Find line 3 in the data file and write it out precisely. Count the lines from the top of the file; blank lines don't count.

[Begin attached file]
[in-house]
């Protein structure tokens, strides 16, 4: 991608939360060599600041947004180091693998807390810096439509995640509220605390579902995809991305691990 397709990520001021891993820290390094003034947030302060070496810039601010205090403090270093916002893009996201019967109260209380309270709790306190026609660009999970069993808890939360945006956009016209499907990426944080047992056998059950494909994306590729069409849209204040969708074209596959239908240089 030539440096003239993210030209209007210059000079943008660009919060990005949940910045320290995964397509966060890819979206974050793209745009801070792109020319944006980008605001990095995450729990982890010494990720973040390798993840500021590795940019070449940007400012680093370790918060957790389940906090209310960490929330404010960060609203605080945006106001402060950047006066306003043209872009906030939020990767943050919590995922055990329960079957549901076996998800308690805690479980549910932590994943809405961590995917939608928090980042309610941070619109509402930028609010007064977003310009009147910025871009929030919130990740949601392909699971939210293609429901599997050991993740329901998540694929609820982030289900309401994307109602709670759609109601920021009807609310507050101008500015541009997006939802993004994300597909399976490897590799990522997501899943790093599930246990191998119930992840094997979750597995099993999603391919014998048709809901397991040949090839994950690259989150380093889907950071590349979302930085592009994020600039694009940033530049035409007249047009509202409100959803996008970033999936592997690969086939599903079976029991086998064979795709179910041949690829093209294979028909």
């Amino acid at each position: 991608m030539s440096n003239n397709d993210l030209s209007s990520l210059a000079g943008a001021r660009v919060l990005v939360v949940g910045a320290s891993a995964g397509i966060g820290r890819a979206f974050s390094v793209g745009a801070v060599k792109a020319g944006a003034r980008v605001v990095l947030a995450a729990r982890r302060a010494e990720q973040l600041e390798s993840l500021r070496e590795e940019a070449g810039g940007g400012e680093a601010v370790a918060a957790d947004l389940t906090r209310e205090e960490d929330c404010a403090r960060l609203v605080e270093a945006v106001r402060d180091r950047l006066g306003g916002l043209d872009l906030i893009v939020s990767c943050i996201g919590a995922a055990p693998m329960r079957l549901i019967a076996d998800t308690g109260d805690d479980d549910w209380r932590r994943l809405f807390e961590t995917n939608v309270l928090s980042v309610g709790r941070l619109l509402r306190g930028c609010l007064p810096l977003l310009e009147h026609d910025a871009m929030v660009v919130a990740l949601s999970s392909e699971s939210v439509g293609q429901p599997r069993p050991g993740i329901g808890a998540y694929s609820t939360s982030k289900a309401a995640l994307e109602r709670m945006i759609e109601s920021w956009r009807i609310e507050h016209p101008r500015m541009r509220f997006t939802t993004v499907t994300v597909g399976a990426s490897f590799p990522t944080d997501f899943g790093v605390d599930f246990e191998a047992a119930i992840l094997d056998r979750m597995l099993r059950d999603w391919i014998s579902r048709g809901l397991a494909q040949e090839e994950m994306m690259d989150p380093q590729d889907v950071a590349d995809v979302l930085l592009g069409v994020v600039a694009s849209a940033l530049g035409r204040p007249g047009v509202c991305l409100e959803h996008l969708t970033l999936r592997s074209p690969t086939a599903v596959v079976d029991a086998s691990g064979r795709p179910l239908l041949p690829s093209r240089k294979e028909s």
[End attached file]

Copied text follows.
């Amino acid at each position: 991608m030539s440096n003239n397709d993210l030209s209007s990520l210059a000079g943008a001021r660009v919060l990005v939360v949940g910045a320290s891993a995964g397509i966060g820290r890819a979206f974050s390094v793209g745009a801070v060599k792109a020319g944006a003034r980008v605001v990095l947030a995450a729990r982890r302060a010494e990720q973040l600041e390798s993840l500021r070496e590795e940019a070449g810039g940007g400012e680093a601010v370790a918060a957790d947004l389940t906090r209310e205090e960490d929330c404010a403090r960060l609203v605080e270093a945006v106001r402060d180091r950047l006066g306003g916002l043209d872009l906030i893009v939020s990767c943050i996201g919590a995922a055990p693998m329960r079957l549901i019967a076996d998800t308690g109260d805690d479980d549910w209380r932590r994943l809405f807390e961590t995917n939608v309270l928090s980042v309610g709790r941070l619109l509402r306190g930028c609010l007064p810096l977003l310009e009147h026609d910025a871009m929030v660009v919130a990740l949601s999970s392909e699971s939210v439509g293609q429901p599997r069993p050991g993740i329901g808890a998540y694929s609820t939360s982030k289900a309401a995640l994307e109602r709670m945006i759609e109601s920021w956009r009807i609310e507050h016209p101008r500015m541009r509220f997006t939802t993004v499907t994300v597909g399976a990426s490897f590799p990522t944080d997501f899943g790093v605390d599930f246990e191998a047992a119930i992840l094997d056998r979750m597995l099993r059950d999603w391919i014998s579902r048709g809901l397991a494909q040949e090839e994950m994306m690259d989150p380093q590729d889907v950071a590349d995809v979302l930085l592009g069409v994020v600039a694009s849209a940033l530049g035409r204040p007249g047009v509202c991305l409100e959803h996008l969708t970033l999936r592997s074209p690969t086939a599903v596959v079976d029991a086998s691990g064979r795709p179910l239908l041949p690829s093209r240089k294979e028909s």